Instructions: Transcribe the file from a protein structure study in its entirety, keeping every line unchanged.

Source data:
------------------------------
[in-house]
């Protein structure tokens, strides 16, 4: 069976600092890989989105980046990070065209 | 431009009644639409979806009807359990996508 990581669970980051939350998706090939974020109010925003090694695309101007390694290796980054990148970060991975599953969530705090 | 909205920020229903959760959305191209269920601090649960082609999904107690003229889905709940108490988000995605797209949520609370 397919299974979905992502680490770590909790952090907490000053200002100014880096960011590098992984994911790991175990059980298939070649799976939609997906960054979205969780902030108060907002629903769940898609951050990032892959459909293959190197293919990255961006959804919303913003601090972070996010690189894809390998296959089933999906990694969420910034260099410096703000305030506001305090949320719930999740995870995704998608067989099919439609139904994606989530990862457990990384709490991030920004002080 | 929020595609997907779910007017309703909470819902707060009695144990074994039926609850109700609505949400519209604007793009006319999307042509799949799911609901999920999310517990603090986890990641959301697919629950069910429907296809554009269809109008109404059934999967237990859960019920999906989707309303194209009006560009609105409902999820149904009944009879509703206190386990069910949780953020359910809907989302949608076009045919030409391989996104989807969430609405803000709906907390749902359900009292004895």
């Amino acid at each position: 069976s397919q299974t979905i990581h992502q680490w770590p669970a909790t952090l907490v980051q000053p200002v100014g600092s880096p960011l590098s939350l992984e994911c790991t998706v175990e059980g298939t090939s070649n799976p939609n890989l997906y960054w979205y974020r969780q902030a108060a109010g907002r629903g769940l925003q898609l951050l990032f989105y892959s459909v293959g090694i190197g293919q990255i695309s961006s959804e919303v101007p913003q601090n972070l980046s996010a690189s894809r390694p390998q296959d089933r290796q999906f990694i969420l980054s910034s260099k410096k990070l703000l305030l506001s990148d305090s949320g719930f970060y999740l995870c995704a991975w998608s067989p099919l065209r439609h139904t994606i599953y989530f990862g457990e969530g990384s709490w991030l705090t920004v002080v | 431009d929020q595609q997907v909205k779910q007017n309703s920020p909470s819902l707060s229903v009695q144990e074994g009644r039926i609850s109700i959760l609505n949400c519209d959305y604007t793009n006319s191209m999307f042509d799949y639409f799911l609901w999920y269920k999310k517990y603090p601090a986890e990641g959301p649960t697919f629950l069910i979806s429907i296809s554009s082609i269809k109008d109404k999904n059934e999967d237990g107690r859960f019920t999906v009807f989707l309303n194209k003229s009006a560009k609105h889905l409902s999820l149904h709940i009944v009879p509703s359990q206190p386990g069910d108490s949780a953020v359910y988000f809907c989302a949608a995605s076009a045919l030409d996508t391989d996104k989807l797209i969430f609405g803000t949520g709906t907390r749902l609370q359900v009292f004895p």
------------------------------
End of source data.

[in-house]
């Protein structure tokens, strides 16, 4: 069976600092890989989105980046990070065209 | 431009009644639409979806009807359990996508 990581669970980051939350998706090939974020109010925003090694695309101007390694290796980054990148970060991975599953969530705090 | 909205920020229903959760959305191209269920601090649960082609999904107690003229889905709940108490988000995605797209949520609370 397919299974979905992502680490770590909790952090907490000053200002100014880096960011590098992984994911790991175990059980298939070649799976939609997906960054979205969780902030108060907002629903769940898609951050990032892959459909293959190197293919990255961006959804919303913003601090972070996010690189894809390998296959089933999906990694969420910034260099410096703000305030506001305090949320719930999740995870995704998608067989099919439609139904994606989530990862457990990384709490991030920004002080 | 929020595609997907779910007017309703909470819902707060009695144990074994039926609850109700609505949400519209604007793009006319999307042509799949799911609901999920999310517990603090986890990641959301697919629950069910429907296809554009269809109008109404059934999967237990859960019920999906989707309303194209009006560009609105409902999820149904009944009879509703206190386990069910949780953020359910809907989302949608076009045919030409391989996104989807969430609405803000709906907390749902359900009292004895």
């Amino acid at each position: 069976s397919q299974t979905i990581h992502q680490w770590p669970a909790t952090l907490v980051q000053p200002v100014g600092s880096p960011l590098s939350l992984e994911c790991t998706v175990e059980g298939t090939s070649n799976p939609n890989l997906y960054w979205y974020r969780q902030a108060a109010g907002r629903g769940l925003q898609l951050l990032f989105y892959s459909v293959g090694i190197g293919q990255i695309s961006s959804e919303v101007p913003q601090n972070l980046s996010a690189s894809r390694p390998q296959d089933r290796q999906f990694i969420l980054s910034s260099k410096k990070l703000l305030l506001s990148d305090s949320g719930f970060y999740l995870c995704a991975w998608s067989p099919l065209r439609h139904t994606i599953y989530f990862g457990e969530g990384s709490w991030l705090t920004v002080v | 431009d929020q595609q997907v909205k779910q007017n309703s920020p909470s819902l707060s229903v009695q144990e074994g009644r039926i609850s109700i959760l609505n949400c519209d959305y604007t793009n006319s191209m999307f042509d799949y639409f799911l609901w999920y269920k999310k517990y603090p601090a986890e990641g959301p649960t697919f629950l069910i979806s429907i296809s554009s082609i269809k109008d109404k999904n059934e999967d237990g107690r859960f019920t999906v009807f989707l309303n194209k003229s009006a560009k609105h889905l409902s999820l149904h709940i009944v009879p509703s359990q206190p386990g069910d108490s949780a953020v359910y988000f809907c989302a949608a995605s076009a045919l030409d996508t391989d996104k989807l797209i969430f609405g803000t949520g709906t907390r749902l609370q359900v009292f004895p």